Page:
If the tracker misses, which it never does, you have a few options:
Stop the tracker, go to the bad frame, reposition the crosshairs, and click the tracking button again. You don't need to go back to your start frame.
that are outside the tolerance (see below) are
in red on the Time Bar.
Activate the preProcess option in the tracker. This applies a small blur to the footage and
irregularities due to film grain.
Lower your referenceTolerance value, and track again from the beginning or from the frame before the bad frames. The lower the referenceTolerance is, the more
the tracker will bebut it will also be less accurate. Access the referenceTolerance parameter by clicking the +
to the Tolerances parameter
in your tracking node.
Start over, and switch referenceBehavior, located in the tolerances parameter group, from "use start frame" to "update every frame." This means that instead of trying to compare the tracking region with the first "pure" frame, the tracking algorithm will try to match to the previous frame. If you retrack from the middle of a sequence, it will consider your new start frame as your reference frame with either setting.
At any time, you can
on the AutoKey button in the Viewer and manually adjust a track point by simply
it where you need it. You can use the + and keys by the Backspace key to zoom in and out to see the points more easily.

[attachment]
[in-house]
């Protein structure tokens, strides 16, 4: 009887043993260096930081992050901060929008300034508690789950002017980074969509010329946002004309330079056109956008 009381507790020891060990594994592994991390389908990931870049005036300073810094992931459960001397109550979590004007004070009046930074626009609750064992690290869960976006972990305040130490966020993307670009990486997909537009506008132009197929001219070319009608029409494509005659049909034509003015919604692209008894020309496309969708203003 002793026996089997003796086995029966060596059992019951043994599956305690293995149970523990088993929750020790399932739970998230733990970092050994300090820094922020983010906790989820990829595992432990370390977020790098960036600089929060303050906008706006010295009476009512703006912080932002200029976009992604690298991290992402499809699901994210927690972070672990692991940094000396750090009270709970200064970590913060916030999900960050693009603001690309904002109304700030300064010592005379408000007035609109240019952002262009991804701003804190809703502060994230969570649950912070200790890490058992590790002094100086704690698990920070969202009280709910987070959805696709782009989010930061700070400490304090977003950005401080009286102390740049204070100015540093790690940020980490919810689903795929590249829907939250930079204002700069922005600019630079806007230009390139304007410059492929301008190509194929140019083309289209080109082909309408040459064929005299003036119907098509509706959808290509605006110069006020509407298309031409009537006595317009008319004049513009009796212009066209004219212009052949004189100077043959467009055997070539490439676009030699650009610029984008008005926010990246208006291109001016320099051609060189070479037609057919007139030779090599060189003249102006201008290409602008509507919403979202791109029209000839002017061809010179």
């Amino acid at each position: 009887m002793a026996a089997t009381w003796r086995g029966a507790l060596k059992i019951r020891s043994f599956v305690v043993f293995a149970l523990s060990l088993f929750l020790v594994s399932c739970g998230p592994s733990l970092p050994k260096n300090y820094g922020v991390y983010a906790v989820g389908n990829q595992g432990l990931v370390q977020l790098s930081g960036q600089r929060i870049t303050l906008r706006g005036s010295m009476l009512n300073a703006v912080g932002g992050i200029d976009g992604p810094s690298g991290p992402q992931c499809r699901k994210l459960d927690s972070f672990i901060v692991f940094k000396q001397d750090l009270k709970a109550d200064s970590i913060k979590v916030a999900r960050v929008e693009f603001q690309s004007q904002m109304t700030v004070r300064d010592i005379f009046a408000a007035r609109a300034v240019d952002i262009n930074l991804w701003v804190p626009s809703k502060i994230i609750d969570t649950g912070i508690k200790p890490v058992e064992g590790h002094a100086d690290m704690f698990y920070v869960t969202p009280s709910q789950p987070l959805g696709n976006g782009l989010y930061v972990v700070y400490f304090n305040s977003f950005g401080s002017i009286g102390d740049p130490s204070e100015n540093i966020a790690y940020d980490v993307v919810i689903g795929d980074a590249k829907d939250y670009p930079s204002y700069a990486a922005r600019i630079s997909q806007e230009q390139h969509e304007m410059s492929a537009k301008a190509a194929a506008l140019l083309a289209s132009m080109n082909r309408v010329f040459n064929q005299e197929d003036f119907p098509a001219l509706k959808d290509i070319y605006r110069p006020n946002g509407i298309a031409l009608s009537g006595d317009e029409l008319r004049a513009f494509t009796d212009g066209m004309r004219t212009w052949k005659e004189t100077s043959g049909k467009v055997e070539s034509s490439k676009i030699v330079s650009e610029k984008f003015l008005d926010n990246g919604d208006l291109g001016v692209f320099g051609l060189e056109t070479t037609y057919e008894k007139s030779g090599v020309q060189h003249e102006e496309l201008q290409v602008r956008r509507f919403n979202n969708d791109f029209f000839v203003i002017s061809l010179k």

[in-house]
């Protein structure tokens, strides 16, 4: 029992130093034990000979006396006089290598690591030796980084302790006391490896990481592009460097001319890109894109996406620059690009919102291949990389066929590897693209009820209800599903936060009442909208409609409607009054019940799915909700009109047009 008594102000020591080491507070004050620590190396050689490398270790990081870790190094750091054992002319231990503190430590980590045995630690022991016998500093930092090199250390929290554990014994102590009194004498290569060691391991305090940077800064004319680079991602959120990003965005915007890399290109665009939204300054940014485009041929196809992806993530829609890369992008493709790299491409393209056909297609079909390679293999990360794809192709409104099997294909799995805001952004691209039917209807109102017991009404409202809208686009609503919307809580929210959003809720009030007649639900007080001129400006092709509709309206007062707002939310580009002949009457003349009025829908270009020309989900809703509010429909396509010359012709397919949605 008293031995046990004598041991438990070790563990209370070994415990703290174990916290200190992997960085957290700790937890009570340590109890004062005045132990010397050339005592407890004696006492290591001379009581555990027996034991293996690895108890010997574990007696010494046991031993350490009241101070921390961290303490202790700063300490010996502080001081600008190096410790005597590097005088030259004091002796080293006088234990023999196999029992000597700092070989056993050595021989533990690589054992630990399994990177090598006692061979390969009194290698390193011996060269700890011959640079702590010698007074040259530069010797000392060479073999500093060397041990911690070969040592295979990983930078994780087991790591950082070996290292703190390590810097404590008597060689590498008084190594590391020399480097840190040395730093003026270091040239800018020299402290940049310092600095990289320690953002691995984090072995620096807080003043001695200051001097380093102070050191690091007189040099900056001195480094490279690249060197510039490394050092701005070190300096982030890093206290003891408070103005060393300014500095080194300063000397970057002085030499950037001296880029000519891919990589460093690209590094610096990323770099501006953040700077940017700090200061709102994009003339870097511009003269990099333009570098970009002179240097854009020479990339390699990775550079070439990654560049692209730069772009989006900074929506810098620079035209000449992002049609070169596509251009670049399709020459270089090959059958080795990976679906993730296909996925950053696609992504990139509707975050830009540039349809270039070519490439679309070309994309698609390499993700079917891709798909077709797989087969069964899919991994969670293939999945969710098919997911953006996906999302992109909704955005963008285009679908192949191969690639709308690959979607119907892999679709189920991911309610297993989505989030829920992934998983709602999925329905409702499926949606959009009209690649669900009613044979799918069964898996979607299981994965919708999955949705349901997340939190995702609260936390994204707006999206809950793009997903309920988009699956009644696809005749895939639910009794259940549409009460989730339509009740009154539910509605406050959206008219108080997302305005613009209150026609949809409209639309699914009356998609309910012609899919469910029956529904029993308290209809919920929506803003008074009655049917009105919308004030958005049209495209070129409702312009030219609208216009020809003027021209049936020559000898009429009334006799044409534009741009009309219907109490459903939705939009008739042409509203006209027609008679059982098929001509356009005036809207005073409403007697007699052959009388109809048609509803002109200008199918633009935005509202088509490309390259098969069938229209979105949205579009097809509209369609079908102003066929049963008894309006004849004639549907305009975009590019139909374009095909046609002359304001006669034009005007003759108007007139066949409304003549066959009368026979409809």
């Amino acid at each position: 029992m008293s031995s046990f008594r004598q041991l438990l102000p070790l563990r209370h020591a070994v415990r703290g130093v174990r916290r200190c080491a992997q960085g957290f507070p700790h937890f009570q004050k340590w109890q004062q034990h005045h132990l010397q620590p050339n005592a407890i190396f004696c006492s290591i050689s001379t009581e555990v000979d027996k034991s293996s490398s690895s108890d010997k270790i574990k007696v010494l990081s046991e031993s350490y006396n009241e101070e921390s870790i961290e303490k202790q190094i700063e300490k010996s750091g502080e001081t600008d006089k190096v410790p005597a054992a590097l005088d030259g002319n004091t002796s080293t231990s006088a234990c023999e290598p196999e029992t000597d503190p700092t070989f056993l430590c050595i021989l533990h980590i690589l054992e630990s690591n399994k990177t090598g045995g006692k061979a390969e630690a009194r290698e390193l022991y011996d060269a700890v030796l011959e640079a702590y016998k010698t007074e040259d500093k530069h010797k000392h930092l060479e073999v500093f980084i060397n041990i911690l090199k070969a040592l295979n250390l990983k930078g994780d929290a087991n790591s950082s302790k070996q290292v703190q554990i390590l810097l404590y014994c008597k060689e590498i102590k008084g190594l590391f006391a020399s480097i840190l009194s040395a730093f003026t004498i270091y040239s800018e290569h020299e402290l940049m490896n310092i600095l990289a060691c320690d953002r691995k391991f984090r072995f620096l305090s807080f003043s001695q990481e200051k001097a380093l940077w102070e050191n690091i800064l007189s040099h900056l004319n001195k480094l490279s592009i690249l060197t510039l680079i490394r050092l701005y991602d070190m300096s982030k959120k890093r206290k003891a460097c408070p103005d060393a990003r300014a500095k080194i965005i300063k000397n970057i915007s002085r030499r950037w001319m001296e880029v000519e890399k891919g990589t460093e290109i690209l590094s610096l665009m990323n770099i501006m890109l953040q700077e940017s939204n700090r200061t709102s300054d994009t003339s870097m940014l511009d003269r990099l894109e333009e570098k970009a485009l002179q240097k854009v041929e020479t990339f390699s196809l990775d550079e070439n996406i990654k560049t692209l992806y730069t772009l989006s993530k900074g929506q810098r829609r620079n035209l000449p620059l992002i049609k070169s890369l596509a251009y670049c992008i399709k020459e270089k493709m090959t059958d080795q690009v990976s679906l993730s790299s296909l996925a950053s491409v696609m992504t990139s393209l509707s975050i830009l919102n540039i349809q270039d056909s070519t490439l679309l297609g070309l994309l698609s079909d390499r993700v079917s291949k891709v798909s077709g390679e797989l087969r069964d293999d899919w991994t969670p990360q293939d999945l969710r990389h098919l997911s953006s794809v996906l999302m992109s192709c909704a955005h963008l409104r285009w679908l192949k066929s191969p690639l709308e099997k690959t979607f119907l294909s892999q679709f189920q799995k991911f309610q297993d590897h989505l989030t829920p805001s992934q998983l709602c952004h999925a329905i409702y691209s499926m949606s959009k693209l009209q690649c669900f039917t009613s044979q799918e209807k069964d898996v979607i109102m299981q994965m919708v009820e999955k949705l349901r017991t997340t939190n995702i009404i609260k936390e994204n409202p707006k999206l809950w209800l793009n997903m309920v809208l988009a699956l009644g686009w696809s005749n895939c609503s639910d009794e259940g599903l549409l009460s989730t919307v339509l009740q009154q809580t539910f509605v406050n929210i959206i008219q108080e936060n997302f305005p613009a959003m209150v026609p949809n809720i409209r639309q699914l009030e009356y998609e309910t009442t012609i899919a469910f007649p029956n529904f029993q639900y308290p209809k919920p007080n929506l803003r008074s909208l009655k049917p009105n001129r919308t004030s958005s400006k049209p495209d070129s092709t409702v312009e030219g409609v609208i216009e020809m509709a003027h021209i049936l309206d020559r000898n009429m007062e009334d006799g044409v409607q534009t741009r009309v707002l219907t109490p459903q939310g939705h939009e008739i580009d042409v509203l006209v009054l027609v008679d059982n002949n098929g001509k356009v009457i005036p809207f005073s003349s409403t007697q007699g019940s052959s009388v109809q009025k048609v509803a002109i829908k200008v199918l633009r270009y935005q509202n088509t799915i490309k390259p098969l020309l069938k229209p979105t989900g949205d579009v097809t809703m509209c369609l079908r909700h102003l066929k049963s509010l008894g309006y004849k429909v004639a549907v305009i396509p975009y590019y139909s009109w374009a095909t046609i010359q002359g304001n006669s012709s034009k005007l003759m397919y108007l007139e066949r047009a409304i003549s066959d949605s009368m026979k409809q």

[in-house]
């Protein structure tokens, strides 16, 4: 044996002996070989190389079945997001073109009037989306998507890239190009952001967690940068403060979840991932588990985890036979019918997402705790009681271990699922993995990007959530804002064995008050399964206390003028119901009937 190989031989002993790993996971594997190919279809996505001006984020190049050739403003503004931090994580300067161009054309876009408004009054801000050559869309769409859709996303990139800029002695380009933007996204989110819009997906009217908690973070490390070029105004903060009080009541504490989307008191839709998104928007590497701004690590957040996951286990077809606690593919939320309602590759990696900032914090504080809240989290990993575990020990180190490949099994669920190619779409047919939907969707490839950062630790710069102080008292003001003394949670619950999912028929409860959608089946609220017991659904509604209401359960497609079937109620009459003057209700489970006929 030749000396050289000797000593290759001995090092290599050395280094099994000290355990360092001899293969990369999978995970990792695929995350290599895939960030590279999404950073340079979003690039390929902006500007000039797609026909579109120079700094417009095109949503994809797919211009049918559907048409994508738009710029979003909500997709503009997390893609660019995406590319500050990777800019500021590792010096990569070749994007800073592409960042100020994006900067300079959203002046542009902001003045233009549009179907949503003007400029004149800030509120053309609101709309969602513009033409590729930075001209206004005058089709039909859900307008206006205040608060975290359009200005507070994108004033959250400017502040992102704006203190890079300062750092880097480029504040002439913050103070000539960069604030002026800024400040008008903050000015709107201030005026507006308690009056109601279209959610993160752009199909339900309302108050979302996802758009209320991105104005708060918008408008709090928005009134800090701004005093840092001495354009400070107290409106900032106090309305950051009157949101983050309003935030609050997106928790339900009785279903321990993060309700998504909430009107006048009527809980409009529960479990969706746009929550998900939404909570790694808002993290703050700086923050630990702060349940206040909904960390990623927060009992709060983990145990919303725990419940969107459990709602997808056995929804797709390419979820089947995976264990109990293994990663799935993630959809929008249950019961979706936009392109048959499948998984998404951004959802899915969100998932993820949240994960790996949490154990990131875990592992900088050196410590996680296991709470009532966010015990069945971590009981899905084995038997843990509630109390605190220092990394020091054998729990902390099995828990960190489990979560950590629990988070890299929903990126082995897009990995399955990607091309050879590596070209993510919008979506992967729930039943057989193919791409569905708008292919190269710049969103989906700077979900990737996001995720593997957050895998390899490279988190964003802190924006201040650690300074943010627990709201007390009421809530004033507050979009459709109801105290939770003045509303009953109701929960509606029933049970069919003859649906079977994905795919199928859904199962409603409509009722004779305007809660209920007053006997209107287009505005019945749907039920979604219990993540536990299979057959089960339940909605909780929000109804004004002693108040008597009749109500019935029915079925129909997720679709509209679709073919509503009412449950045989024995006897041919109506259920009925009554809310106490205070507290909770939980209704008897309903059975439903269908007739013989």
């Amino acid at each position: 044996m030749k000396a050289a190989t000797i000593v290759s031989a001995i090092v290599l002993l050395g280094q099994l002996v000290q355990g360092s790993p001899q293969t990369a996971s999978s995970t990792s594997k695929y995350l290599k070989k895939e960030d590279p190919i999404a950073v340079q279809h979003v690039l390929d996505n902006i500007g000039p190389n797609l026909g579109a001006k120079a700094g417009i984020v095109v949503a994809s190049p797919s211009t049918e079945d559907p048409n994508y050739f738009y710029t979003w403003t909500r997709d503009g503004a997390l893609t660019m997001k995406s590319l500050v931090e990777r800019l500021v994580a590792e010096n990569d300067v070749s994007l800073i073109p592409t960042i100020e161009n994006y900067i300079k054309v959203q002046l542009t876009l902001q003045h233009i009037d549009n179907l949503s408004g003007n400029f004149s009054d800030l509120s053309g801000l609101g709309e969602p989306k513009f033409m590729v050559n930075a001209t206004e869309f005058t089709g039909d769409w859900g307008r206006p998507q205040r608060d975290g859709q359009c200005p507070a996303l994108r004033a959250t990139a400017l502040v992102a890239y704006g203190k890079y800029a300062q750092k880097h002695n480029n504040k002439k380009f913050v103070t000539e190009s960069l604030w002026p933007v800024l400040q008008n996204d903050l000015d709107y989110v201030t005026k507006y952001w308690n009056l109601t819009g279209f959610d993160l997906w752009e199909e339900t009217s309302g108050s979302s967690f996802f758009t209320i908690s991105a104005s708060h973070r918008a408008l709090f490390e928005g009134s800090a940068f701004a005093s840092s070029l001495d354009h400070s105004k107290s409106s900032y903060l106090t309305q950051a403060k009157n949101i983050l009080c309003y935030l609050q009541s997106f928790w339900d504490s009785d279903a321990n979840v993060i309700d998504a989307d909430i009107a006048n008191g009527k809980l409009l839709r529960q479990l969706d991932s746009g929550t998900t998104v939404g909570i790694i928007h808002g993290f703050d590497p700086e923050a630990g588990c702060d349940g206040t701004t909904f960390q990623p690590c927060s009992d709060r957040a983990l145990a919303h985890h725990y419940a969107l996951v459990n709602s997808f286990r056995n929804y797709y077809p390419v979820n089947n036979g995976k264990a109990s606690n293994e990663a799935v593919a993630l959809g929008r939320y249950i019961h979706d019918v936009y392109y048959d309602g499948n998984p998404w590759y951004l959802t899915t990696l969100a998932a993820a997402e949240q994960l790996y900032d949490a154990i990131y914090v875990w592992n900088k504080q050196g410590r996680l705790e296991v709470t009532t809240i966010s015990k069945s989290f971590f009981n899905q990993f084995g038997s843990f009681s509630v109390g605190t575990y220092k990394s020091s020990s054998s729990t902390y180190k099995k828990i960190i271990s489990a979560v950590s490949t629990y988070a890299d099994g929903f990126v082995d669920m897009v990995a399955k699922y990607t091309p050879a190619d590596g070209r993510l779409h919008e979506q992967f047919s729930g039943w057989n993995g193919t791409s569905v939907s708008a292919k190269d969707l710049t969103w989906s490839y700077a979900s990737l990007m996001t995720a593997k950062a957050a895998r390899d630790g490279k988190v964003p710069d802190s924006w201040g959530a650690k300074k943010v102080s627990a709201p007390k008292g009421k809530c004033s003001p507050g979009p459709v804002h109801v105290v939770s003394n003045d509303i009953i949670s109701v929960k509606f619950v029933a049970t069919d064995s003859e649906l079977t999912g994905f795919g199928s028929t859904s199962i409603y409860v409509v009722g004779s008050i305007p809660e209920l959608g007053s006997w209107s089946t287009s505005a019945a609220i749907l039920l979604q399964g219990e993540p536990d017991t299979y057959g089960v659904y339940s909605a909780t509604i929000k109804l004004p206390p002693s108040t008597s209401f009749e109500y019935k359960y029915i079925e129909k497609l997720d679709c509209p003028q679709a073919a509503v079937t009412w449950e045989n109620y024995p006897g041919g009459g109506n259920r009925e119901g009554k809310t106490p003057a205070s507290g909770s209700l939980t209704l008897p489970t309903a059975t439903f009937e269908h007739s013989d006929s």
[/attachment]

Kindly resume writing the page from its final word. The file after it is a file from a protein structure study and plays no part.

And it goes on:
Change the matchSpace from luminance to hue or saturation, and then retrack. The matchSpace parameter determines which image value the tracking algorithm will be using. The matchSpace controls are in the Tolerances parameter group of your tracking node. Just click the + next to Tolerances to reveal the matchSpace parameters.
Change the subPixelResolution to get more precise tracks. The tracker will take longer, but it will be more accurate.
When checking the accuracy of your tracks, it's best to turn off applyTransform to see whether the curves are matching up to the points.
Another technique you can use to assist with difficult shots is to insert tracking keyframes manually. For example, if you have 100 frames to track, you can put in a keyframe every 5 or 10 frames with the AutoKey feature. A helpful trick is to set an increment of 5 or 10 in the Time Bar and press the left arrow or right arrow to jump by the increment amount and set keyframes. Once your keyframes are entered, return to frame 1 and set the failureBehavior under the Tolerances submenu to "use existing key to predict location." The tracker searches along the
to find matching patterns.
How many tracking nodes does Shake have, and what are they?
What is a reference pattern? What is a search region?
How do you combine multiple tracks?
What does offset tracking do, and when is it appropriate to use it?
What is the difference between the Stabilize and SmoothCam nodes?
What is HueCurves used for?
Shake has three tracking nodes: Tracker, Stabilize, and MatchMove.
A reference pattern defines a small pattern that will be searched for in
frames when tracking; the search region is the maximum amount your track point will move between
Use the Average Tracks function to combine multiple tracks.
Offset tracking is used when your reference pattern becomes obscured. In this mode, the track point
, but a new search region or reference pattern is used to acquire the tracking data.
The SmoothCam node is an alternative to the Stabilize node for stabilizing images and is more automated.
HueCurves is a process that effectively
from an image.